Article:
I would start with the easiest of these possibilities and work my way up. But if I were a betting man, I'd bet that either the cam chain has jumped a tooth, stretched or isn't tensioned correctly OR that the valve springs are weak and need replacing.

Keep us informed what you find as you continue troubleshooting your problem.

P.S. Some folks here might loan you a spare CDI if you get to that point. It's a way to confirm the problem by isolating without having to spend a few hundred bucks.

** EDIT **
I want to add a couple other things:
fuel flow: make sure you have full fuel flow. A clogged filter in the tank could restrict fuel flow and prevent top speed. There's also a filter screen inside the carb at the float needle. To test, open the carb bowl drain screw and the fuel petcock on the tank. You should see a steady, robust flow of fuel coming out that hose. Be careful seating the drain screw and only close it lightly. Many have damaged the screw or bowl by trying to over tighten.

Also be sure you have good quality fuel. Flush the tank by removing it and turning it over. Allow to air dry and inspect it with a flashlight. It should be spotless.

While you are at it, add an in-line fuel filter.
 

·
Registered
Joined
·
4,781 Posts
I'll point out again to my fellow riders,
the OP says gearing is such it won't rev past 6500rpm on flat ground. (15/49 gear ratio in 5th gear outputs 6500 rpm at 55mph, his top speed on flat)

THAT is a problem, not anywhere near normal. If you think it is, you also likely have a problem.
 

·
Registered
Joined
·
4,781 Posts
The Tdub has 1/4th the HP and is 50 lbs. heavier than your dirt bike, so that's not a fair comparison and that gearing is killing any real trail riding.
Arizona trails are alotsa rocks below the Mogollon rim and less rock with more dirt and forests up on top. I ran 13/55 gearing (all off road) and now run 14/55 to connect the trails. With this gearing I can ride 55-60mph and possibly faster but don't cuz I'm running around with single digit tire pressures.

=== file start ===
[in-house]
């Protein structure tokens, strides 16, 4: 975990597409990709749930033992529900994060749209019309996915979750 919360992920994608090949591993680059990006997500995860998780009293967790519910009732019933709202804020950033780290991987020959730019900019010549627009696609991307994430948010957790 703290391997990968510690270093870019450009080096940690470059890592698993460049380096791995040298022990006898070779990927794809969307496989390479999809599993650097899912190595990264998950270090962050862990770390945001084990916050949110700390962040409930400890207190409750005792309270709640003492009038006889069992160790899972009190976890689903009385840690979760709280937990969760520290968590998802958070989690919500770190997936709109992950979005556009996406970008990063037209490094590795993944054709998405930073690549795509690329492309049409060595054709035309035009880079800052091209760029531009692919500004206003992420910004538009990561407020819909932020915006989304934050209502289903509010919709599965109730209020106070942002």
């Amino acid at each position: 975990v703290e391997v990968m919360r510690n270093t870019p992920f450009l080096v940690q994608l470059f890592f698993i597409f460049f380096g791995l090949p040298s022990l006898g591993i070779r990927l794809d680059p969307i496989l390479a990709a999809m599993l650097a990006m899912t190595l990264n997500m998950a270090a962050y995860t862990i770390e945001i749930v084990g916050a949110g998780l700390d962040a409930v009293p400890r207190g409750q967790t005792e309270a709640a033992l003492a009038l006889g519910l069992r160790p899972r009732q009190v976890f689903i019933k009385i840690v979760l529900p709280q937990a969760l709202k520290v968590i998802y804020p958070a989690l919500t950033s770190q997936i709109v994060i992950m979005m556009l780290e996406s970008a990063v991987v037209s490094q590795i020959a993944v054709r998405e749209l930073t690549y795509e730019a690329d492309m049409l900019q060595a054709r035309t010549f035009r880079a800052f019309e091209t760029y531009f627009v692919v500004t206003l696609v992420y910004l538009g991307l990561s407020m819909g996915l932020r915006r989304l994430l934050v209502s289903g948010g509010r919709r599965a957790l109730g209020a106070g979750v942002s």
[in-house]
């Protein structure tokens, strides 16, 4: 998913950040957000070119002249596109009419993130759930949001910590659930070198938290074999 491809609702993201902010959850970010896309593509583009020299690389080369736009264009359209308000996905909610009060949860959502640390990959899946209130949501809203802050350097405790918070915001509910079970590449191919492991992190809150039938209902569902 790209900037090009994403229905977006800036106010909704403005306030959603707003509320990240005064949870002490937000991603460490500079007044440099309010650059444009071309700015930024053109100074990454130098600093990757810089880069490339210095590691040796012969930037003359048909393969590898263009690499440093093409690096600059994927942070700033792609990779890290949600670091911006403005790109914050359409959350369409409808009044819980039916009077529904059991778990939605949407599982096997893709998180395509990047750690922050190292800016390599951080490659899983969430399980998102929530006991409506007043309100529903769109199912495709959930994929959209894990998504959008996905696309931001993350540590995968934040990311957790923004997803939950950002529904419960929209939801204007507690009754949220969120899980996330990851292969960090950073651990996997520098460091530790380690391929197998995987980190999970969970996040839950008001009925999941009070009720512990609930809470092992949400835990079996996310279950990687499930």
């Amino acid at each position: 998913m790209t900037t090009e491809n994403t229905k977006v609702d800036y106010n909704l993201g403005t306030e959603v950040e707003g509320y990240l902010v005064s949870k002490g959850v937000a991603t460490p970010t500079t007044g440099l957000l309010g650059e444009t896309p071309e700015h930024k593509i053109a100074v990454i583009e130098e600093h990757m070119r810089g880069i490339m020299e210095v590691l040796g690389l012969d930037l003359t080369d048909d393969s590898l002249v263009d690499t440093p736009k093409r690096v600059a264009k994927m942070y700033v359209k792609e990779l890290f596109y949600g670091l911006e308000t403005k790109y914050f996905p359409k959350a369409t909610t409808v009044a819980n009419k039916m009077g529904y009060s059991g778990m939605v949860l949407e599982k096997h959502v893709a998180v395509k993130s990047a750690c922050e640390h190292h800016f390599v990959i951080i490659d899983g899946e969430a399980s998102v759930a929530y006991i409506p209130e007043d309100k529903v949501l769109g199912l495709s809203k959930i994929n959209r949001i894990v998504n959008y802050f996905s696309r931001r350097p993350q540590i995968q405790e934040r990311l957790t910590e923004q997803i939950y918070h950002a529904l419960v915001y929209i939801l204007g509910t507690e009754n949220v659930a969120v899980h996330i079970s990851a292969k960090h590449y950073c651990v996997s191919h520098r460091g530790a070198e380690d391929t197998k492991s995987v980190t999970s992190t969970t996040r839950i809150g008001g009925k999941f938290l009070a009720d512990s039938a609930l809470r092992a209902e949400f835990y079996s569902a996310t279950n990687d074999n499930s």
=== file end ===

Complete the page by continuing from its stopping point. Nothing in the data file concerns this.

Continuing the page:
With a 75mph speed limit (and everyone driving 82mph) you will never safely ride the Tdub up the I-17 .

I've taken my TW up abandoned mining trails and spurs that I would not consider on my dirt bike, look up "Smiley Rock Trail", the TW just motors thru those rock chutes.
Learn to really ride the TW, the lack of horse power, suspension and brakes will make you a better rider. I practice all my stupid stunts on the TW, low and slow hurts a lot less.
With the right gearing, a Singer sewing machine would do just fine crawling the rocks. Ha!
 

·
Registered
Joined
·
4,781 Posts
Checked the compression. 110. Seems kinda low. Maybe that’s the problem. It’s not smoking or burning oil so I’m going to guess it needs a top end. Any tips on parts? I’ve googled TW200 top end kits and haven’t found anything yet.
Yeah, I'd say that's pretty low.
When you tested compression, was the motor fully warmed up and did you hold the throttle wide open as you cranked?
Did you do a follow-up test with a little oil squirt in the cylinder? If so, what was the compression reading after?
If the compression rose, then likely rings. If not, likely valves.
 
1 - 5 of 5 Posts
Top